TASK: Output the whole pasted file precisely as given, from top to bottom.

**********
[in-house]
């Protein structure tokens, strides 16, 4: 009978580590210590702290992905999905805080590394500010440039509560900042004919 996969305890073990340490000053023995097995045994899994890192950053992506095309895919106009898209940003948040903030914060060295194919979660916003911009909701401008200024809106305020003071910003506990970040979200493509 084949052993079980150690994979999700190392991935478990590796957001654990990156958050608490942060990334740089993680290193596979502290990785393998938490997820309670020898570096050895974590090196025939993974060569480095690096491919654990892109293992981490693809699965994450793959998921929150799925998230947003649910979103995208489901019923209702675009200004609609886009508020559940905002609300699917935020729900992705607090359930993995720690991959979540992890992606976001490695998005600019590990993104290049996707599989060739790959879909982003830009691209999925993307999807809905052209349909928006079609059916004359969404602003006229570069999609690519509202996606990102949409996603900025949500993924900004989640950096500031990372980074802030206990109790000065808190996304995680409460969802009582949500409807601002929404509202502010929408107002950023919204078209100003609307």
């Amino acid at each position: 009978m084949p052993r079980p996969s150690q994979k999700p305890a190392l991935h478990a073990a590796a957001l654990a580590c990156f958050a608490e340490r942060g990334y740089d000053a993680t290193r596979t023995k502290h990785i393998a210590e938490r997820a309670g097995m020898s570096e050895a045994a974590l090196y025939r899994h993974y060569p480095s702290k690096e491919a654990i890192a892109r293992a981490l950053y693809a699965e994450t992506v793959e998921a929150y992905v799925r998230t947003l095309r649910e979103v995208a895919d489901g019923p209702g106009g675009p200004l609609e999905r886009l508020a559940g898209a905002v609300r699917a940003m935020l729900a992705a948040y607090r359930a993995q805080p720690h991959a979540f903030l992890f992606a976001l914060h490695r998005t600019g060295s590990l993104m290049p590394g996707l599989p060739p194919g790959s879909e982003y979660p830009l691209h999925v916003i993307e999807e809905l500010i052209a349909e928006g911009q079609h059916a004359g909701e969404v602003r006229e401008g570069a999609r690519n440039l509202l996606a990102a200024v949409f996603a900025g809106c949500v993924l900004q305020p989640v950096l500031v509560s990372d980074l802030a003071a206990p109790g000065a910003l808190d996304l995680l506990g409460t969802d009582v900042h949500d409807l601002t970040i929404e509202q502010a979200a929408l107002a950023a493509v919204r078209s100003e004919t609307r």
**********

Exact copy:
[in-house]
């Protein structure tokens, strides 16, 4: 009978580590210590702290992905999905805080590394500010440039509560900042004919 996969305890073990340490000053023995097995045994899994890192950053992506095309895919106009898209940003948040903030914060060295194919979660916003911009909701401008200024809106305020003071910003506990970040979200493509 084949052993079980150690994979999700190392991935478990590796957001654990990156958050608490942060990334740089993680290193596979502290990785393998938490997820309670020898570096050895974590090196025939993974060569480095690096491919654990892109293992981490693809699965994450793959998921929150799925998230947003649910979103995208489901019923209702675009200004609609886009508020559940905002609300699917935020729900992705607090359930993995720690991959979540992890992606976001490695998005600019590990993104290049996707599989060739790959879909982003830009691209999925993307999807809905052209349909928006079609059916004359969404602003006229570069999609690519509202996606990102949409996603900025949500993924900004989640950096500031990372980074802030206990109790000065808190996304995680409460969802009582949500409807601002929404509202502010929408107002950023919204078209100003609307």
């Amino acid at each position: 009978m084949p052993r079980p996969s150690q994979k999700p305890a190392l991935h478990a073990a590796a957001l654990a580590c990156f958050a608490e340490r942060g990334y740089d000053a993680t290193r596979t023995k502290h990785i393998a210590e938490r997820a309670g097995m020898s570096e050895a045994a974590l090196y025939r899994h993974y060569p480095s702290k690096e491919a654990i890192a892109r293992a981490l950053y693809a699965e994450t992506v793959e998921a929150y992905v799925r998230t947003l095309r649910e979103v995208a895919d489901g019923p209702g106009g675009p200004l609609e999905r886009l508020a559940g898209a905002v609300r699917a940003m935020l729900a992705a948040y607090r359930a993995q805080p720690h991959a979540f903030l992890f992606a976001l914060h490695r998005t600019g060295s590990l993104m290049p590394g996707l599989p060739p194919g790959s879909e982003y979660p830009l691209h999925v916003i993307e999807e809905l500010i052209a349909e928006g911009q079609h059916a004359g909701e969404v602003r006229e401008g570069a999609r690519n440039l509202l996606a990102a200024v949409f996603a900025g809106c949500v993924l900004q305020p989640v950096l500031v509560s990372d980074l802030a003071a206990p109790g000065a910003l808190d996304l995680l506990g409460t969802d009582v900042h949500d409807l601002t970040i929404e509202q502010a979200a929408l107002a950023a493509v919204r078209s100003e004919t609307r």